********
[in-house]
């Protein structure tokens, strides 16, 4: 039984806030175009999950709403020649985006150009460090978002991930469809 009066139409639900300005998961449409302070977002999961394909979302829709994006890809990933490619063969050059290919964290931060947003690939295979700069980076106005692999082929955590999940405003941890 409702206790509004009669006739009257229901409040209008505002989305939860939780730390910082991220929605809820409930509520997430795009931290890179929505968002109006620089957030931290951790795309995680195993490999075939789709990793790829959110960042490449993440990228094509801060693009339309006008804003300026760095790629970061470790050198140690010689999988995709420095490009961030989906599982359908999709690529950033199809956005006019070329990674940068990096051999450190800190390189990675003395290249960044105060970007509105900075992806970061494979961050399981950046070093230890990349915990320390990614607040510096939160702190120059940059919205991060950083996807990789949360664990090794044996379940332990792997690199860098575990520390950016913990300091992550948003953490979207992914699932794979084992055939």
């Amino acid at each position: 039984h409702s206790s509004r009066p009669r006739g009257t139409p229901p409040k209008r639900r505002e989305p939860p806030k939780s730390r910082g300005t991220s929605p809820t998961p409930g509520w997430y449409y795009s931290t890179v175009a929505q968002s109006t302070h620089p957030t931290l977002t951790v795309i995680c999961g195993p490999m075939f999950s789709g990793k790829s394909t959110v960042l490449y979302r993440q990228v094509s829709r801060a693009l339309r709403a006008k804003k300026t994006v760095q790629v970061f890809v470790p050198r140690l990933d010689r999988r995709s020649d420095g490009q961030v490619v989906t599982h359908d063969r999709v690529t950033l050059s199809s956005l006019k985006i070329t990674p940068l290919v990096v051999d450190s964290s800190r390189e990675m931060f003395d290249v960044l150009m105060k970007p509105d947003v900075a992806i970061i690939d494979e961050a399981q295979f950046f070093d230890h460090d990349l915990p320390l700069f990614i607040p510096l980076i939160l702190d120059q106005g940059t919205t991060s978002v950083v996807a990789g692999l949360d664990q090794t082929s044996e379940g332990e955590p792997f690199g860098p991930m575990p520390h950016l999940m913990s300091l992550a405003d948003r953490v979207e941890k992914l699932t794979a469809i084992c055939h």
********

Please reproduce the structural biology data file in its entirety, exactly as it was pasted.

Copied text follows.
[in-house]
């Protein structure tokens, strides 16, 4: 039984806030175009999950709403020649985006150009460090978002991930469809 009066139409639900300005998961449409302070977002999961394909979302829709994006890809990933490619063969050059290919964290931060947003690939295979700069980076106005692999082929955590999940405003941890 409702206790509004009669006739009257229901409040209008505002989305939860939780730390910082991220929605809820409930509520997430795009931290890179929505968002109006620089957030931290951790795309995680195993490999075939789709990793790829959110960042490449993440990228094509801060693009339309006008804003300026760095790629970061470790050198140690010689999988995709420095490009961030989906599982359908999709690529950033199809956005006019070329990674940068990096051999450190800190390189990675003395290249960044105060970007509105900075992806970061494979961050399981950046070093230890990349915990320390990614607040510096939160702190120059940059919205991060950083996807990789949360664990090794044996379940332990792997690199860098575990520390950016913990300091992550948003953490979207992914699932794979084992055939």
């Amino acid at each position: 039984h409702s206790s509004r009066p009669r006739g009257t139409p229901p409040k209008r639900r505002e989305p939860p806030k939780s730390r910082g300005t991220s929605p809820t998961p409930g509520w997430y449409y795009s931290t890179v175009a929505q968002s109006t302070h620089p957030t931290l977002t951790v795309i995680c999961g195993p490999m075939f999950s789709g990793k790829s394909t959110v960042l490449y979302r993440q990228v094509s829709r801060a693009l339309r709403a006008k804003k300026t994006v760095q790629v970061f890809v470790p050198r140690l990933d010689r999988r995709s020649d420095g490009q961030v490619v989906t599982h359908d063969r999709v690529t950033l050059s199809s956005l006019k985006i070329t990674p940068l290919v990096v051999d450190s964290s800190r390189e990675m931060f003395d290249v960044l150009m105060k970007p509105d947003v900075a992806i970061i690939d494979e961050a399981q295979f950046f070093d230890h460090d990349l915990p320390l700069f990614i607040p510096l980076i939160l702190d120059q106005g940059t919205t991060s978002v950083v996807a990789g692999l949360d664990q090794t082929s044996e379940g332990e955590p792997f690199g860098p991930m575990p520390h950016l999940m913990s300091l992550a405003d948003r953490v979207e941890k992914l699932t794979a469809i084992c055939h």